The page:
Perhaps this post should be titled something like Just Over the Border of Maplewood… History. I think the intersection of Manchester and McCausland is where the Maplewood business district truly begins. No matter that it is a block east of our actual border. It was either within the survey of the farm of our pioneer settler, James Sutton, or right on the edge of it.
This image I discovered while looking through the posts by Joe Sonderman on his Facebook page, Vintage St. Louis and Route 66. It is a fascinating collection that he has assembled. This is not the first time I’ve found an historic image related to Maplewood there.
This particular image stopped me in my tracks. I thought this could not possibly be the intersection of Manchester and McCausland. But it is. There are even street signs on the corner. Just look at McCausland. It looks like nothing more than a dirt track through a farmer’s field and yet it has streetlights! On the Facebook page, readers commented that most of the buildings are still there. I had to go and see for myself. Guess what? They are.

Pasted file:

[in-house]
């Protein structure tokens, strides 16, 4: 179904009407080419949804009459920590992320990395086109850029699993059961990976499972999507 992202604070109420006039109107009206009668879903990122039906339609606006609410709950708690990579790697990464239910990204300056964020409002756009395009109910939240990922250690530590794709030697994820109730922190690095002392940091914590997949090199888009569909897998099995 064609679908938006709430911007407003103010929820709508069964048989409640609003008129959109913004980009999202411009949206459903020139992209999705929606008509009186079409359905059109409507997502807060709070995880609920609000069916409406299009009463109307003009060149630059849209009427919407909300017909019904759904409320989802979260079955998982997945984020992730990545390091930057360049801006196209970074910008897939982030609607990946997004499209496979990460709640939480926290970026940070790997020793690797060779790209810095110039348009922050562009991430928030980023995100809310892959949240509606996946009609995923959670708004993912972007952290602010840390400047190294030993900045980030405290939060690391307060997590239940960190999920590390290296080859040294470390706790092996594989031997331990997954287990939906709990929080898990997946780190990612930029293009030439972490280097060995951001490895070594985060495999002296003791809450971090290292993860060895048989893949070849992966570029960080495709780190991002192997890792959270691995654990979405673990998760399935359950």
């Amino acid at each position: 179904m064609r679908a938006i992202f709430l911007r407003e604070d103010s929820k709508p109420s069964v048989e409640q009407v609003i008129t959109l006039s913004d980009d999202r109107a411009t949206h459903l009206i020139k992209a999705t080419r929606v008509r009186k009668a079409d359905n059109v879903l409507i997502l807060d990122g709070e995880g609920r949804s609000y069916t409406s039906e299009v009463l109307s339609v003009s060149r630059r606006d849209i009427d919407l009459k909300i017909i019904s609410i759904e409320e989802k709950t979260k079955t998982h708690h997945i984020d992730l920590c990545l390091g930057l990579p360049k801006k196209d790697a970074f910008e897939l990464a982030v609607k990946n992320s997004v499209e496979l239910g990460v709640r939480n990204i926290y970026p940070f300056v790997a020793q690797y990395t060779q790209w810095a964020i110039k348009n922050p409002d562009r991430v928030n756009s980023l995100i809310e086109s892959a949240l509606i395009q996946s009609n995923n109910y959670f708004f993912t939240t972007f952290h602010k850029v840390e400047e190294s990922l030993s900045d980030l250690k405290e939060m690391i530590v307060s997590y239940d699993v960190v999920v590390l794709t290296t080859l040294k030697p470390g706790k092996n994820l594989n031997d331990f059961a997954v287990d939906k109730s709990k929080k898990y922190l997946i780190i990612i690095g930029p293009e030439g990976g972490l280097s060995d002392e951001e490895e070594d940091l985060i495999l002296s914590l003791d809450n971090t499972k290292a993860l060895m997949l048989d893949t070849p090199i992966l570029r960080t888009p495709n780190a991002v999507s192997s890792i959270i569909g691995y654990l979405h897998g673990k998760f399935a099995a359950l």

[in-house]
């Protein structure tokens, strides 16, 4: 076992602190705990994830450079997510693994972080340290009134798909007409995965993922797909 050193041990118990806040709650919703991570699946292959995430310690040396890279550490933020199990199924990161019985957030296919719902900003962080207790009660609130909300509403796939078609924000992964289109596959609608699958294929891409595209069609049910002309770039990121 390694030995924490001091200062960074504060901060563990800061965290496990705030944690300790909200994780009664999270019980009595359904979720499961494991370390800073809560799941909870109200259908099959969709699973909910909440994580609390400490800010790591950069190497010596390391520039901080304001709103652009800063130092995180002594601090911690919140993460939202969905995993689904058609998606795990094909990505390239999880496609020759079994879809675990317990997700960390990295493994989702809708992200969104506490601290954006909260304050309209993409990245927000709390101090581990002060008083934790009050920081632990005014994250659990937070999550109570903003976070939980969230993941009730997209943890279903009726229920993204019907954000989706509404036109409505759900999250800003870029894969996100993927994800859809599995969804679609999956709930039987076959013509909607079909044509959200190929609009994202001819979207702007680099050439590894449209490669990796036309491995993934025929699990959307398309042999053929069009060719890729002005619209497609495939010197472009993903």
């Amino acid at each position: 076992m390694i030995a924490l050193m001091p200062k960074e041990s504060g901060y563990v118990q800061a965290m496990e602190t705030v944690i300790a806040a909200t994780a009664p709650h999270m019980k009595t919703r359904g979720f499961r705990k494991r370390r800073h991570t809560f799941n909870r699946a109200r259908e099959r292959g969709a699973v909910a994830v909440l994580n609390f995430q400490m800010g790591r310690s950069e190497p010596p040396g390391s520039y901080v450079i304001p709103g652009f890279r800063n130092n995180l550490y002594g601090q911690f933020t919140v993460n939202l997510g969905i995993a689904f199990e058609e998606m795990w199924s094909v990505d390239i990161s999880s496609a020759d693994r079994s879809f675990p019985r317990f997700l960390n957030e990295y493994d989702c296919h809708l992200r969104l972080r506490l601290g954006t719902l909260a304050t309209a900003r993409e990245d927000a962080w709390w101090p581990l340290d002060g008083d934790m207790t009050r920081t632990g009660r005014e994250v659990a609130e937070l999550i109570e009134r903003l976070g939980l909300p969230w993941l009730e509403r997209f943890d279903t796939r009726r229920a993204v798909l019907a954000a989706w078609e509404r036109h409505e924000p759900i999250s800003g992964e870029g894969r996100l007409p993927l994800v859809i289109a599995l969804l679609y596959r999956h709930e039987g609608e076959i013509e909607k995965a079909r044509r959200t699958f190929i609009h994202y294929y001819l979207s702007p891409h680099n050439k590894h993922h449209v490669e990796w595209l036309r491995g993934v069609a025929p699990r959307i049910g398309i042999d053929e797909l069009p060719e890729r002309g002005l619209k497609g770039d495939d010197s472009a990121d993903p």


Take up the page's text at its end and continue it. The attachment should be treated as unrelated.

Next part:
Perhaps the most interesting thing to me about the original photograph was the condition of the streets. I didn’t expect them to be paved but I expected them to be in much better shape than they were. The Maplewood subdivision advertised Telford streets as early as 1890. I am not certain what a Telford street is. Some sort of paving, I imagine.
Early automobiles had wheels similar ( or identical in some cases) to wagon or carriage wheels. This type of wheel was apparently necessary to travel on unpaved surfaces. I have seen images of early vehicles in massive mud holes. Try to imagine the condition of the McCausland Avenue in the image after a few days of heavy rain. A mess.
I’ll have more on the Cora Clamorgan story in upcoming posts.
Until next post, obey all of the social distancing rules. Wear your mask. Wash your hands. Wipe your feet. No shaking hands. No hugging. No kissing. Hopefully we’ll all get through this OK.